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Ryan A. Vasan, Thomas L. Berenberg, Christopher E. Starr; Correlation of Tear Osmolarity and Ocular Surface Disease Index Scores in Healthy Volunteers. Invest. Ophthalmol. Vis. Sci. 2011;52(14):3794.
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Clinical assessments of Dry Eye Disease (DED) severity have relied on a combination of subjective measurements (symptom questionnaires) and objective measurements (tear film breakup time, corneal and conjunctival staining and Schirmer’s testing) which tend to have a high level of inter-operator variability. TearLab, a recently available tear osmolarity device, provides an objective assessment of DED severity with significantly less inter-operator variability when compared to traditional measures. A prospective, single-site clinical study was performed comparing a commonly used subjective symptom questionnaire to a point-of-care measure of tear osmolarity in assessing dry eye symptoms in a group of healthy volunteers.
60 consecutive subjects were recruited on a voluntary basis under an IRB-approved protocol. All qualified subjects completed the Ocular Surface Disease Index (OSDI), a 12-question survey assessing dry eye disease symptoms in the last week, as well as bilateral tear osmolarity measurements using the TearLabTM device. OSDI scores were correlated to the higher of two osmolarity measurements (one from each eye) using raw data as well as by segregation into quartiles.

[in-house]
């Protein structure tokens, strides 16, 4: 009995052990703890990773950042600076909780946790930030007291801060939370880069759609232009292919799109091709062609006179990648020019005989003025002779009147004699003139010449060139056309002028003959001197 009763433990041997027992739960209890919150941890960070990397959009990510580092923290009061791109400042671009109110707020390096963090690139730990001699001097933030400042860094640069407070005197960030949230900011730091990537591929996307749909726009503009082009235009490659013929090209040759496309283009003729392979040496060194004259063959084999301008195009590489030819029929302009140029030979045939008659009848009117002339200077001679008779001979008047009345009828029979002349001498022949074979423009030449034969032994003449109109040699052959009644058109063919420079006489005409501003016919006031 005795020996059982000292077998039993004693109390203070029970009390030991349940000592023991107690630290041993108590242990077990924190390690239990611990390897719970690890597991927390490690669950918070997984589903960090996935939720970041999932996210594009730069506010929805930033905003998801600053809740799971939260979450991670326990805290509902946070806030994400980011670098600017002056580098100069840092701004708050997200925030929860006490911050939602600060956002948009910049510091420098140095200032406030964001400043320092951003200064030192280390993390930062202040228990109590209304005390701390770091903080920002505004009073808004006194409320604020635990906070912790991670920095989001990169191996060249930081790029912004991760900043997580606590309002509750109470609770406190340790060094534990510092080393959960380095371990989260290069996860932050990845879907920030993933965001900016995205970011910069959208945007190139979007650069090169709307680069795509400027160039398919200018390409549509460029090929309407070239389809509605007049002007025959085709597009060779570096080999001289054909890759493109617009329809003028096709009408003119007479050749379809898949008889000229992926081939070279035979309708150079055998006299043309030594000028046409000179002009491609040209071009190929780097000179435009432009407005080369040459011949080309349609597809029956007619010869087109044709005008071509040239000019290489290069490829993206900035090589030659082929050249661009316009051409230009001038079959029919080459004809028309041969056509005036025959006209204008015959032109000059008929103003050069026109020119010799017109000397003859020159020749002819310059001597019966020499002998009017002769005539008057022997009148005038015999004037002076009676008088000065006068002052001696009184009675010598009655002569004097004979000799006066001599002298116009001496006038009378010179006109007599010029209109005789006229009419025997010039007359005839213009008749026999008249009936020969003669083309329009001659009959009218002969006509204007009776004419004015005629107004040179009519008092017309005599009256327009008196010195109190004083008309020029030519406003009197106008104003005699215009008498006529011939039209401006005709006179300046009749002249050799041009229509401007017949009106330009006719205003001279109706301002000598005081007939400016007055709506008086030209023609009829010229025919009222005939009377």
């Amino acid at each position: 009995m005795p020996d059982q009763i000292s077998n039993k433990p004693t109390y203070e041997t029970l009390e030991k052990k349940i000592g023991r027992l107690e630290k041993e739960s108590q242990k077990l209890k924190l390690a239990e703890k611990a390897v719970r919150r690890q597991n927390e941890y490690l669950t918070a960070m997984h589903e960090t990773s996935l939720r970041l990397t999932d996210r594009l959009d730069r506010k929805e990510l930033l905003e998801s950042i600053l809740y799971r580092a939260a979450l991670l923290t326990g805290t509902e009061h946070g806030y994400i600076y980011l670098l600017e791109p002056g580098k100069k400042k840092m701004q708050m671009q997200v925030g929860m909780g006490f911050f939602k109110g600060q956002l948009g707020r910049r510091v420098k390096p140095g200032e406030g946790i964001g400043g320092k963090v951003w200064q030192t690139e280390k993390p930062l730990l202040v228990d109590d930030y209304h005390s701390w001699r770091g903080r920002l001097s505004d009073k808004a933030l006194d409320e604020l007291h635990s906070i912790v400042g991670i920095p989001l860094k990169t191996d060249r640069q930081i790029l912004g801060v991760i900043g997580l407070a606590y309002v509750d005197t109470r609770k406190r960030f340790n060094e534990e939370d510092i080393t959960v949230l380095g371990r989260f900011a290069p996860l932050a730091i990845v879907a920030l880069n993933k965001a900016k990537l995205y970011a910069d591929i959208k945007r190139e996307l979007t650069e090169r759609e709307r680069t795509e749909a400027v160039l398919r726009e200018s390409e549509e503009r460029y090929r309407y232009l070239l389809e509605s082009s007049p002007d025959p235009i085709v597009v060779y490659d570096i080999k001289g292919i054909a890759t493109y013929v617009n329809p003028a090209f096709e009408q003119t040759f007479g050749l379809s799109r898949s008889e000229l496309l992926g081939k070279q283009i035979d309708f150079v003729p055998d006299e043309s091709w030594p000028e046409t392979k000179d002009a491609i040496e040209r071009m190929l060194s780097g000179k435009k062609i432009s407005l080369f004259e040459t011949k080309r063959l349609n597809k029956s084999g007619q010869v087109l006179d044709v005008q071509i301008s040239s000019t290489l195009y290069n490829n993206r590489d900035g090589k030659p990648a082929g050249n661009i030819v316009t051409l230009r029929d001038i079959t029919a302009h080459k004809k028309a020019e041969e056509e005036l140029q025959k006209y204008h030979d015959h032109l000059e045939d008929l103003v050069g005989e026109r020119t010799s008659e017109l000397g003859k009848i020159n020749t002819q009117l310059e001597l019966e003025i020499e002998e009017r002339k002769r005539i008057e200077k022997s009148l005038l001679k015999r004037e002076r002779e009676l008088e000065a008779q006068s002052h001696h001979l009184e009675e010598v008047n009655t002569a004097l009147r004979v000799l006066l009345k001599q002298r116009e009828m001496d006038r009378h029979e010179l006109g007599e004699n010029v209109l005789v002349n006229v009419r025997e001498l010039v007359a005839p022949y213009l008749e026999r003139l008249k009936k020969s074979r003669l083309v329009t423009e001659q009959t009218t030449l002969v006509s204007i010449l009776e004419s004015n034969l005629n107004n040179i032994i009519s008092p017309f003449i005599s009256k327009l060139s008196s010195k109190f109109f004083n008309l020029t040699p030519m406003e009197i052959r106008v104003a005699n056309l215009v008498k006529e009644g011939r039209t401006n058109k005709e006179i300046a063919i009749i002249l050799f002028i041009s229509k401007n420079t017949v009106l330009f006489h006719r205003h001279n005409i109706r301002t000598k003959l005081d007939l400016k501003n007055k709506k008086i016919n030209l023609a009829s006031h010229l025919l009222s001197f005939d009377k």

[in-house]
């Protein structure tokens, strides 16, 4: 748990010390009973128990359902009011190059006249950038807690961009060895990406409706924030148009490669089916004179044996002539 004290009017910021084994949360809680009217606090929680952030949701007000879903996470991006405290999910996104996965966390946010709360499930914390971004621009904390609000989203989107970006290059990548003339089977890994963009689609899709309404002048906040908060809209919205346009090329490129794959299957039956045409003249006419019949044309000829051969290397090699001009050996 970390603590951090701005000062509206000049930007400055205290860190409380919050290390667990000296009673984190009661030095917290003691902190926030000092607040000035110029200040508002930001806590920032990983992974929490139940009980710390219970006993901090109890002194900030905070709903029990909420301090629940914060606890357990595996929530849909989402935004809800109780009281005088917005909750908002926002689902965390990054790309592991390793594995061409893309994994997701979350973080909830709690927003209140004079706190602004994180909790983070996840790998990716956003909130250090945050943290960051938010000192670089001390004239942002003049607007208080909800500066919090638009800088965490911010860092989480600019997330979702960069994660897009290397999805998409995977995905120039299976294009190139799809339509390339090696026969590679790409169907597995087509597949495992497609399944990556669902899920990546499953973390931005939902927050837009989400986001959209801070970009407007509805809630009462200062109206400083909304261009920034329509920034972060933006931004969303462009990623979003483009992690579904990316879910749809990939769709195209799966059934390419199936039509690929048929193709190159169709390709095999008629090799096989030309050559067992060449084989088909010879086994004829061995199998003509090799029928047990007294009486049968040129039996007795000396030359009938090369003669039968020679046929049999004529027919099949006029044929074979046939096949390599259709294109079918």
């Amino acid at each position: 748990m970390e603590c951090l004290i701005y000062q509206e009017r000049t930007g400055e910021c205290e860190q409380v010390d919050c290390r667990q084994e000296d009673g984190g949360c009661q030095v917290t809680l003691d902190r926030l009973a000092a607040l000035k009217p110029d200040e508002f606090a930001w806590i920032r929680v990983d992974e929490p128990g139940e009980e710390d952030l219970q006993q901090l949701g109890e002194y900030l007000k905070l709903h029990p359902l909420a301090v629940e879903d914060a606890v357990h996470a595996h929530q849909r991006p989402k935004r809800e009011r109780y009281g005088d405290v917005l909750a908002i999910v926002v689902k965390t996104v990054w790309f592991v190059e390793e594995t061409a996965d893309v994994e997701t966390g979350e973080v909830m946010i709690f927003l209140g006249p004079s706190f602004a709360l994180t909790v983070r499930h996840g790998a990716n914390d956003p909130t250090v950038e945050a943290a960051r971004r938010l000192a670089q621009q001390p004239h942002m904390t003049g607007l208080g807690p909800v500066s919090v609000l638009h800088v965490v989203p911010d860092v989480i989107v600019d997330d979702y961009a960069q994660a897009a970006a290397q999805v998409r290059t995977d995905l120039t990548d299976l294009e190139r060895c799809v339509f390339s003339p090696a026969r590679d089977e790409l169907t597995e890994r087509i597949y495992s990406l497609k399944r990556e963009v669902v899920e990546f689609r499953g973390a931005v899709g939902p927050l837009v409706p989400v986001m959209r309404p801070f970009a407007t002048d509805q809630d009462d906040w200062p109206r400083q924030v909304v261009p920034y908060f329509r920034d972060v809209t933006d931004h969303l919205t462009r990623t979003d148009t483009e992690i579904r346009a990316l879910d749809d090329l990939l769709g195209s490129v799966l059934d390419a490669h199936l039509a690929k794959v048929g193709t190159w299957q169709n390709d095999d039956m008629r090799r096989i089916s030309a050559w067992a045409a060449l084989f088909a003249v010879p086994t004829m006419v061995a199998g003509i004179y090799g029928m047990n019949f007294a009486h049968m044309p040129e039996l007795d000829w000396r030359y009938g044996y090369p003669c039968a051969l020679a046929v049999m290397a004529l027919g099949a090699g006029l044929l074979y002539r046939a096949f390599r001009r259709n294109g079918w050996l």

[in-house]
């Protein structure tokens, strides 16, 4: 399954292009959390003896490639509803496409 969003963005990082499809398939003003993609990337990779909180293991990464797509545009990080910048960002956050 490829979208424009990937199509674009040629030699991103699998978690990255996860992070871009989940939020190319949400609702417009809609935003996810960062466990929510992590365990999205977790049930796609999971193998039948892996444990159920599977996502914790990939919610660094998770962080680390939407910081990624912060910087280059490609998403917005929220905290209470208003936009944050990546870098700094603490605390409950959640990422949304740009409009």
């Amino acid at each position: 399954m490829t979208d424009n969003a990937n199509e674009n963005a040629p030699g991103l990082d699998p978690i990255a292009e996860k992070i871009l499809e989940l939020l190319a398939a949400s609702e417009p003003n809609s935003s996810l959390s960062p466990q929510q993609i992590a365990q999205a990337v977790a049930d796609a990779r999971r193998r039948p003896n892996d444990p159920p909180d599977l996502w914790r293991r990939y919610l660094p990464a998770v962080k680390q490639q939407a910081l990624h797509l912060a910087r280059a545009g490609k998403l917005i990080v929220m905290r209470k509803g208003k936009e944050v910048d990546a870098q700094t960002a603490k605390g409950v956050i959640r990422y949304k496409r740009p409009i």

(preliminary data) The average OSDI survey score was 11.93 out of 100 with a range of 0 to 47.9, and the mean osmolarity measurement was 320mOsm/L, with a range of 297-342. Comparing raw data yielded a correlation coefficient of 0.32, and using categorization into quartiles separating OSDI from 0-12, 13-30, 31-45, and greater than 45 and osmolarity into 275-308, 308-324, 235-364, and greater than 365, yielded a correlation coefficient of 0.42.
DED is a prevalent disorder affecting tens of millions of Americans with far reaching consequences concerning visual acuity and quality of life. It is well known that patient symptoms in DED are often poorly correlated to clinical findings on exam. We sought to evaluate the correlation of tear osmolarity, as measured by a novel in-office device (TearLab), against a widely accepted subjective survey-based assessment of patient symptoms (OSDI). Initial data shows a weak correlation between the objective osmolarity measurement and the subjective questionnaire, furthering the disparity between signs and symptoms in DED. A weakness of our study is the inclusion of healthy volunteers who do not necessarily have DED, however, high osmolarity in the absence of dry eye symptoms may be indicative of early pre-clinical DED.
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